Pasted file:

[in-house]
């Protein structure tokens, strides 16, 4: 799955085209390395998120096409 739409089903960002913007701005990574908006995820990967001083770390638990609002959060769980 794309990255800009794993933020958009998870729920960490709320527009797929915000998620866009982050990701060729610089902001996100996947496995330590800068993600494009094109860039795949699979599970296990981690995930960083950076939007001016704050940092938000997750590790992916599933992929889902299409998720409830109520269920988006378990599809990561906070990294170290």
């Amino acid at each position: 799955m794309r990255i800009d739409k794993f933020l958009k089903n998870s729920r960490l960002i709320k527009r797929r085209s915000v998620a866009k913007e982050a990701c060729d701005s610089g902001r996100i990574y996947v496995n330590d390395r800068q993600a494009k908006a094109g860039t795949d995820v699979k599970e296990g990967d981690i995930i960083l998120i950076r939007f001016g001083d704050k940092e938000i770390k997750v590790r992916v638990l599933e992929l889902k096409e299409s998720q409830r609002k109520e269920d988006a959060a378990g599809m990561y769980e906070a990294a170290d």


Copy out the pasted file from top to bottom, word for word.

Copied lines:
[in-house]
């Protein structure tokens, strides 16, 4: 799955085209390395998120096409 739409089903960002913007701005990574908006995820990967001083770390638990609002959060769980 794309990255800009794993933020958009998870729920960490709320527009797929915000998620866009982050990701060729610089902001996100996947496995330590800068993600494009094109860039795949699979599970296990981690995930960083950076939007001016704050940092938000997750590790992916599933992929889902299409998720409830109520269920988006378990599809990561906070990294170290």
């Amino acid at each position: 799955m794309r990255i800009d739409k794993f933020l958009k089903n998870s729920r960490l960002i709320k527009r797929r085209s915000v998620a866009k913007e982050a990701c060729d701005s610089g902001r996100i990574y996947v496995n330590d390395r800068q993600a494009k908006a094109g860039t795949d995820v699979k599970e296990g990967d981690i995930i960083l998120i950076r939007f001016g001083d704050k940092e938000i770390k997750v590790r992916v638990l599933e992929l889902k096409e299409s998720q409830r609002k109520e269920d988006a959060a378990g599809m990561y769980e906070a990294a170290d």